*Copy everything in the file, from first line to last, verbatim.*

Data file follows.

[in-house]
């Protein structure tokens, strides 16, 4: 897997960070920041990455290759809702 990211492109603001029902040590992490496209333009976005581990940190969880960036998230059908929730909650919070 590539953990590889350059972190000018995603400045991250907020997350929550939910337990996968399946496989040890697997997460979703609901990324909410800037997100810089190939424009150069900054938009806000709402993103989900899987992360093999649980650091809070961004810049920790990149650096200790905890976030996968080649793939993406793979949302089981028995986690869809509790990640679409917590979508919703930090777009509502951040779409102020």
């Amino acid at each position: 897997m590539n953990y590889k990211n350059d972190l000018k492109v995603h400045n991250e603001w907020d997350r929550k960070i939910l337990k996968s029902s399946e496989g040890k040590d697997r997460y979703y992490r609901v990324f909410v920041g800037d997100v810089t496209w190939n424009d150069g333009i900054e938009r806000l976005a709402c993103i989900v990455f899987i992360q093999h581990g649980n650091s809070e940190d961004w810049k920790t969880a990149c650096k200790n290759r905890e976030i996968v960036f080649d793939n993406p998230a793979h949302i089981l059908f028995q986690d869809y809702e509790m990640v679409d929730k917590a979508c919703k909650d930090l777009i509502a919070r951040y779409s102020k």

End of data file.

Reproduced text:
[in-house]
């Protein structure tokens, strides 16, 4: 897997960070920041990455290759809702 990211492109603001029902040590992490496209333009976005581990940190969880960036998230059908929730909650919070 590539953990590889350059972190000018995603400045991250907020997350929550939910337990996968399946496989040890697997997460979703609901990324909410800037997100810089190939424009150069900054938009806000709402993103989900899987992360093999649980650091809070961004810049920790990149650096200790905890976030996968080649793939993406793979949302089981028995986690869809509790990640679409917590979508919703930090777009509502951040779409102020």
């Amino acid at each position: 897997m590539n953990y590889k990211n350059d972190l000018k492109v995603h400045n991250e603001w907020d997350r929550k960070i939910l337990k996968s029902s399946e496989g040890k040590d697997r997460y979703y992490r609901v990324f909410v920041g800037d997100v810089t496209w190939n424009d150069g333009i900054e938009r806000l976005a709402c993103i989900v990455f899987i992360q093999h581990g649980n650091s809070e940190d961004w810049k920790t969880a990149c650096k200790n290759r905890e976030i996968v960036f080649d793939n993406p998230a793979h949302i089981l059908f028995q986690d869809y809702e509790m990640v679409d929730k917590a979508c919703k909650d930090l777009i509502a919070r951040y779409s102020k």